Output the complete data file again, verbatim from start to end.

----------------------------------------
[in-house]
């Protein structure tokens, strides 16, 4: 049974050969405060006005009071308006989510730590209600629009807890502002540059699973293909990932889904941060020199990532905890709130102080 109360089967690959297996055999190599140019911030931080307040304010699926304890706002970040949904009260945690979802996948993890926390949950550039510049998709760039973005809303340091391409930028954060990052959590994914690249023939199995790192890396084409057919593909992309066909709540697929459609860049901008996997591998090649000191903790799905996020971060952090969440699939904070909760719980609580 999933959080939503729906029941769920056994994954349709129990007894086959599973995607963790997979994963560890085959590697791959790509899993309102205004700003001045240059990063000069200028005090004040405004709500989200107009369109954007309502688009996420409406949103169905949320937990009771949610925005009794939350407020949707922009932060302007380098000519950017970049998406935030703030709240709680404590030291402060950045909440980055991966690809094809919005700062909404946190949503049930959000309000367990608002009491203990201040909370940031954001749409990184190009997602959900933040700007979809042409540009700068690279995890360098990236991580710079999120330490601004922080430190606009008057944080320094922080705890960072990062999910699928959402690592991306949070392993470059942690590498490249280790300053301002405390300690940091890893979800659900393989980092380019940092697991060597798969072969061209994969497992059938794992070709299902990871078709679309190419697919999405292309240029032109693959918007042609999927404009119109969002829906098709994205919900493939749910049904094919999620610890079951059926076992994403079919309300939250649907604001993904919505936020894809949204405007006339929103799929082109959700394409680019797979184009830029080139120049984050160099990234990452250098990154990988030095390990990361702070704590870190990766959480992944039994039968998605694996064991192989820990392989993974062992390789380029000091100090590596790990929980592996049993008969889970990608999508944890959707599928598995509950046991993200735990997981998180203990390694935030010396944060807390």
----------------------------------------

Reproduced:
[in-house]
């Protein structure tokens, strides 16, 4: 049974050969405060006005009071308006989510730590209600629009807890502002540059699973293909990932889904941060020199990532905890709130102080 109360089967690959297996055999190599140019911030931080307040304010699926304890706002970040949904009260945690979802996948993890926390949950550039510049998709760039973005809303340091391409930028954060990052959590994914690249023939199995790192890396084409057919593909992309066909709540697929459609860049901008996997591998090649000191903790799905996020971060952090969440699939904070909760719980609580 999933959080939503729906029941769920056994994954349709129990007894086959599973995607963790997979994963560890085959590697791959790509899993309102205004700003001045240059990063000069200028005090004040405004709500989200107009369109954007309502688009996420409406949103169905949320937990009771949610925005009794939350407020949707922009932060302007380098000519950017970049998406935030703030709240709680404590030291402060950045909440980055991966690809094809919005700062909404946190949503049930959000309000367990608002009491203990201040909370940031954001749409990184190009997602959900933040700007979809042409540009700068690279995890360098990236991580710079999120330490601004922080430190606009008057944080320094922080705890960072990062999910699928959402690592991306949070392993470059942690590498490249280790300053301002405390300690940091890893979800659900393989980092380019940092697991060597798969072969061209994969497992059938794992070709299902990871078709679309190419697919999405292309240029032109693959918007042609999927404009119109969002829906098709994205919900493939749910049904094919999620610890079951059926076992994403079919309300939250649907604001993904919505936020894809949204405007006339929103799929082109959700394409680019797979184009830029080139120049984050160099990234990452250098990154990988030095390990990361702070704590870190990766959480992944039994039968998605694996064991192989820990392989993974062992390789380029000091100090590596790990929980592996049993008969889970990608999508944890959707599928598995509950046991993200735990997981998180203990390694935030010396944060807390």